Chinese and Indian ethnic group workers have higheraverage earnings than their white Britishcounterparts, the first detailed official figures show.
But the data on the ethnicity pay gap, showed allother ethnic groups have lower wages than whiteBritish workers.
The Office for National Statistics said employees inthe Bangladeshi ethnic group have the largest pay gap, earning 20% less than white Britishemployees.
On average, ethnic minorities earn 3.8% less than white ethnic groups.
In 2018, employees from the Chinese ethnic group earned 30.9% more than white Britishemployees.
Hugh Stickland, senior ONS analyst, said: "Overall, employees from certain ethnic groups suchas Indian and Chinese, have higher average earnings than their white British counterparts.
"However, all other ethnic groups have average wages lower than for white British employees, with employees from the Bangladeshi ethnic group having the largest pay gap.
"However, once characteristics such as education and occupation are taken into account, thepay gap between white British and most other ethnic groups becomes narrower, thoughsignificant differences still remain."
The data - based on median gross hourly earnings between 2012 and 2018 - shows that theChinese ethnicity group is the highest paid, receiving £15.75 an hour in 2018.
That group is followed by the Indian ethic group - which earns £13.47 an hour - andmixed/multiple ethnicity group, with a £12.33 hourly pay rate.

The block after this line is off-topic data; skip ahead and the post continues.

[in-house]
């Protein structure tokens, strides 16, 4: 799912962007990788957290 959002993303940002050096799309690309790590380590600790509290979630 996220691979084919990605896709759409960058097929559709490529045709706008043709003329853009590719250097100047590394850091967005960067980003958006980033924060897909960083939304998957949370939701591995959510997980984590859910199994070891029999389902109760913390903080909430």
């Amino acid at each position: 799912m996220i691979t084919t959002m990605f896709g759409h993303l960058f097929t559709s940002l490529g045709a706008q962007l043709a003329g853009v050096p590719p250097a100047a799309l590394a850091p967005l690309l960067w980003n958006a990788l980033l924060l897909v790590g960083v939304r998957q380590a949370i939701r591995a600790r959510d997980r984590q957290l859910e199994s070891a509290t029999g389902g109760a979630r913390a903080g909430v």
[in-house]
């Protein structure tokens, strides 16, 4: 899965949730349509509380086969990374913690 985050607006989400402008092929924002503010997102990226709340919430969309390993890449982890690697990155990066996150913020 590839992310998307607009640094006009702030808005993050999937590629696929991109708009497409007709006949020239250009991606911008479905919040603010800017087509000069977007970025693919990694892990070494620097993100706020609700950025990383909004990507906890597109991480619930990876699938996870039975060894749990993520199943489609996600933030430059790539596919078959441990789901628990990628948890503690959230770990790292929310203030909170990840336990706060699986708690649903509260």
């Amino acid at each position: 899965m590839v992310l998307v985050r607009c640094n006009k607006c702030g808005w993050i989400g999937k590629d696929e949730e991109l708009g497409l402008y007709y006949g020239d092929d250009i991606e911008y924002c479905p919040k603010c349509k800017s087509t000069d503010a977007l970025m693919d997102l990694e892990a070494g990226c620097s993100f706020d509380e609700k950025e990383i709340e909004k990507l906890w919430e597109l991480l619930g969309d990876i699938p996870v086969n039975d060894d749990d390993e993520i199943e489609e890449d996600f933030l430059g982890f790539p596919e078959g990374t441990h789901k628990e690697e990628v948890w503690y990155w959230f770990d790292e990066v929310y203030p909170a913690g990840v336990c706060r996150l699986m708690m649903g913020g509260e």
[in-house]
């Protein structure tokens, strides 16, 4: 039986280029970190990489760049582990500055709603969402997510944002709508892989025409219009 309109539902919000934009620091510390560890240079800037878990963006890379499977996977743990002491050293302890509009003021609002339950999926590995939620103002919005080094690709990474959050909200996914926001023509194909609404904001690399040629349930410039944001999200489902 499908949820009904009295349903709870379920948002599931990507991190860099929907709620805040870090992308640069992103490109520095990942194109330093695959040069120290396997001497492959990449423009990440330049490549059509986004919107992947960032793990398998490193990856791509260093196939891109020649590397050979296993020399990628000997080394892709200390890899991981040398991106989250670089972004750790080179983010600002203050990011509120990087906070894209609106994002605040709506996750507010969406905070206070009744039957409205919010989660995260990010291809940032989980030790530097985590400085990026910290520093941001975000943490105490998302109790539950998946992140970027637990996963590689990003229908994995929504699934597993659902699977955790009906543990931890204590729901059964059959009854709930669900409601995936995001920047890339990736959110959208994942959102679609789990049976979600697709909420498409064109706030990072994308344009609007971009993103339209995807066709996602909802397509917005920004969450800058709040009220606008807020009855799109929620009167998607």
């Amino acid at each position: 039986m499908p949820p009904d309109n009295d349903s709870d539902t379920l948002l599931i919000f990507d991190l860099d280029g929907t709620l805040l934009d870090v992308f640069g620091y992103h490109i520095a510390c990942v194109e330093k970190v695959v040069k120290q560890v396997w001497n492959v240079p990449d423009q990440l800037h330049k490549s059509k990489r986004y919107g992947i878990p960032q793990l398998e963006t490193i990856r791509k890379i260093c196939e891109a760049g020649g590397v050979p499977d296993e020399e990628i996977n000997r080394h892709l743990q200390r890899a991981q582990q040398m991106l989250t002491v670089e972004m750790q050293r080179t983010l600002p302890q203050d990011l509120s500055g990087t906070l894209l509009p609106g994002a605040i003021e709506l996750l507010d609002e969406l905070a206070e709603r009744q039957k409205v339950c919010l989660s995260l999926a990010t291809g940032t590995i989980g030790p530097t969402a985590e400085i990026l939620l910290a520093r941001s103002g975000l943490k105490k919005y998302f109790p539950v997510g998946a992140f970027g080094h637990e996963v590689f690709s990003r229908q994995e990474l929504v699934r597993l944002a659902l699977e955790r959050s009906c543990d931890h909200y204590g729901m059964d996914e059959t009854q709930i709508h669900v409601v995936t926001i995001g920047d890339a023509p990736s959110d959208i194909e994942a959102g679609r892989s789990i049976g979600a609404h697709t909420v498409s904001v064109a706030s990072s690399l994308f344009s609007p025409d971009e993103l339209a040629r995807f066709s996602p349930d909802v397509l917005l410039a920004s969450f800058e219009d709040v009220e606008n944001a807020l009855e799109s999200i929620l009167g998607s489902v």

The median pay of the white British group was £12.03. The Bangladeshi group had the lowestmedian hourly pay of £9.60 with the second-lowest paid group being of Pakistani origin at £10 an hour.
"The harsh reality is that even today race still plays a real role in determining pay," saidFrances O'Grady, general secretary of the TUC.
"Ministers must take bold action to confront inequality and racism in the labor market. Theobvious first step is to introduce mandatory ethnicity pay gap reporting without delay," shesaid.
The government has already introduced mandatory reporting on the gender pay gap - whichstands at 9.6% in favor of men - and the ONS data also shows discrepancies in male and femaleearnings in the ethnic groups.
The Chinese and Indian groups, which both have the highest rate of hourly pay, were amongthose with the biggest gender gaps.
Chinese men on average earned 19.1% more than women and Indian men earned 23.2% morethan women.
But women in the Bangladeshi ethnic group earn more than their male counterparts - with a 10.5% gap.
The ONS said, though, that the sample size for the Bangladeshi group was smaller andsusceptible to inaccuracy compared with other ethnic groups.
The ONS says that where someone is born can have an influence on how much they are paid.
"By comparing those who were born in the UK and those who were not, it may give us an ideaof what sort of effect having a UK education and the higher likelihood of speaking English as afirst language may have on those from an ethnic minority background," the ONS said.
It found those in the Bangladeshi ethnic group - who had been born in the UK - earned 8% lessthan white British employees. But for Bangladeshi employees born outside the UK the gap was 26.8%.
When taking other factors into account, such as education, UK-born employees in the Indianand Chinese ethnic groups do not have pay gaps that are "statistically different" from the UK-born white British employees, the ONS found.
For example, almost a third of workers in the Indian ethnic group work in professional roleswhich means they tend to be higher-paid.